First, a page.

Education, Education, Education – for girls in the Georgian era

I have previously looked at employment for 18th century girls, so today we’re going to look at educational establishments for girls.

Lady Jane Mathew and Her Daughters c1790 YCBA

If you were middle or upper class, you would no doubt have been educated, but for the lower classes education may well  have been carried out by the mother in the home, and in a large part, a girl would have learnt the same skills as her mother, whether that be childcare or perhaps some sort of home based work, for example framework knitting.

We know that for girls born into noble families education was often carried out home, with tutors being brought into the household or by a live in governess, rather than the girl attending a school, but for many upper class young ladies they were educated and would perhaps attend boarding school. Sending your daughter to a boarding school could also be quite risky, as it meant your daughter was no longer under your roof and it would be difficult to assess how safe she might be in such a place, despite their seemingly impeccable credentials.

Trade card of Mary and Ann Favell (Eltham), school. c.1755. British Museum

Of course, it was a different situation for young gentlemen, as there were education establishments popping up all over. Once educated, it was common for an affluent young gentleman to go off on the Grand Tour and for others to go to university, or if not suited to academia, perhaps a career working for the East India Company might have been an option, or joining the military.  None of these options were on offer to young ladies.

Sloane House Boarding School. British Museum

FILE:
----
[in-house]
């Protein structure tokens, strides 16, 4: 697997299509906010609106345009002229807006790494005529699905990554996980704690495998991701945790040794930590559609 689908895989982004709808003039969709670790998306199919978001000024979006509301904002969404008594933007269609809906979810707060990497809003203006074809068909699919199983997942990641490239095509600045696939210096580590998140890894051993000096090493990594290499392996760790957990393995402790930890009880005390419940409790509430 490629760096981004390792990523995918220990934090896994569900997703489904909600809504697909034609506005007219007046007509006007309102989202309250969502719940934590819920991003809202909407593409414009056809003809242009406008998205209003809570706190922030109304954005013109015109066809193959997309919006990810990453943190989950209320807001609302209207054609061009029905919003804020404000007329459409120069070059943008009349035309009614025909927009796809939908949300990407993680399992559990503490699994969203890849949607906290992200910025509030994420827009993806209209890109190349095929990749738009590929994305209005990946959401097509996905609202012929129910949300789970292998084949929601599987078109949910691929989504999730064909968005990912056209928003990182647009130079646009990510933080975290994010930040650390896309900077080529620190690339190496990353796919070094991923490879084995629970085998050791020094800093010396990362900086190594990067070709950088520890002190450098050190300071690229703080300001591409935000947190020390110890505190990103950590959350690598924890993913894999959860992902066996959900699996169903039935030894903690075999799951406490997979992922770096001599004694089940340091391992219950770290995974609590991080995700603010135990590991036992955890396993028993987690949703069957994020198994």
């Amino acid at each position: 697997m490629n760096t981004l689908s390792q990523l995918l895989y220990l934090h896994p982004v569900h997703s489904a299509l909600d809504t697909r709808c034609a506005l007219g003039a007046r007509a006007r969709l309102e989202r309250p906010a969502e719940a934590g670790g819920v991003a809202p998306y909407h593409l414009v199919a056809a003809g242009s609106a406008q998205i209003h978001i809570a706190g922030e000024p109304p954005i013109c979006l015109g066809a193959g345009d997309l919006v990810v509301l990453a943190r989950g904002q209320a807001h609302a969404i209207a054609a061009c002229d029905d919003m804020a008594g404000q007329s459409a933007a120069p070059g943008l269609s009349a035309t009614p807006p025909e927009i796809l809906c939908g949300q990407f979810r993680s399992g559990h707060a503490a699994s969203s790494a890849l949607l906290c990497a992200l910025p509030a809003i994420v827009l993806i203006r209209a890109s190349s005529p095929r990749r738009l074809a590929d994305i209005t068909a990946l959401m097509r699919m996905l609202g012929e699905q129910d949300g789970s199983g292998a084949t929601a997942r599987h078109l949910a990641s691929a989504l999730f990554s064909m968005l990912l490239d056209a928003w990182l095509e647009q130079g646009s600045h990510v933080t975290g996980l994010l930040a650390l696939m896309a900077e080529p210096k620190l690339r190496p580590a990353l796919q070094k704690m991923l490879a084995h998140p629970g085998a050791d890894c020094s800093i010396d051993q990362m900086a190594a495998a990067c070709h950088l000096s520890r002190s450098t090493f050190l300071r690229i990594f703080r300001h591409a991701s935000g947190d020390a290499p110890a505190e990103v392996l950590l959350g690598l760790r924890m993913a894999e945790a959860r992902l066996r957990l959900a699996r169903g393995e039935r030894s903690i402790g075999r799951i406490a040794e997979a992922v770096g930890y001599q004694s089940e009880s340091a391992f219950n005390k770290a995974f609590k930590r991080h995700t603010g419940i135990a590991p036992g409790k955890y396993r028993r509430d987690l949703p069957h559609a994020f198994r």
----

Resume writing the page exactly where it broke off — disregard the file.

Today, I’m going to look at adverts in the newspapers to see what schools offered young women and women who sought employment in them.

The Morning Herald, London seems to have been a popular newspaper for such establishments seeking both pupils and also for employees and there were certain skills required by potential teachers as we can see from these:

17 March 1802

Wanted, as one of the English teachers in a very superior ladies’ boarding school, a lady, not less than thirty, of genteel manners, an informed mind, and capable of teaching the English language, and different kinds of needle-works. It is also absolutely necessary that she should translate and speak French.

and another from 28 August 1807 by a school looking for

A young lady, who thoroughly understands teaching music. If acquainted with the French language, the more agreeable.

and this from 21 January 1806:

Wanted immediately, as an apprentice in an established ladies’ boarding school, a young lady, who upon reasonable terms will be instructed in writing, arithmetic, needlework, grammar, composition, geography, in the French and Italian languages, and in other departments of study requisite to qualify her for a school, or as a private governess. French and Italian are the languages chiefly spoken in the school.

Trade card of The Misses Lankester (London), school. c1800. British Museum

In the St James’s Chronicle 10 February 1801, we see an advert from a widower who had five daughters and was:

Desirous of their education being completed at home, rather than at boarding school. Any lady of respectability, perfectly qualified for such an undertaking, may meet with a very agreeable situation. Preference will be given if accustomed to the tuition of children. Satisfactory references will be expected.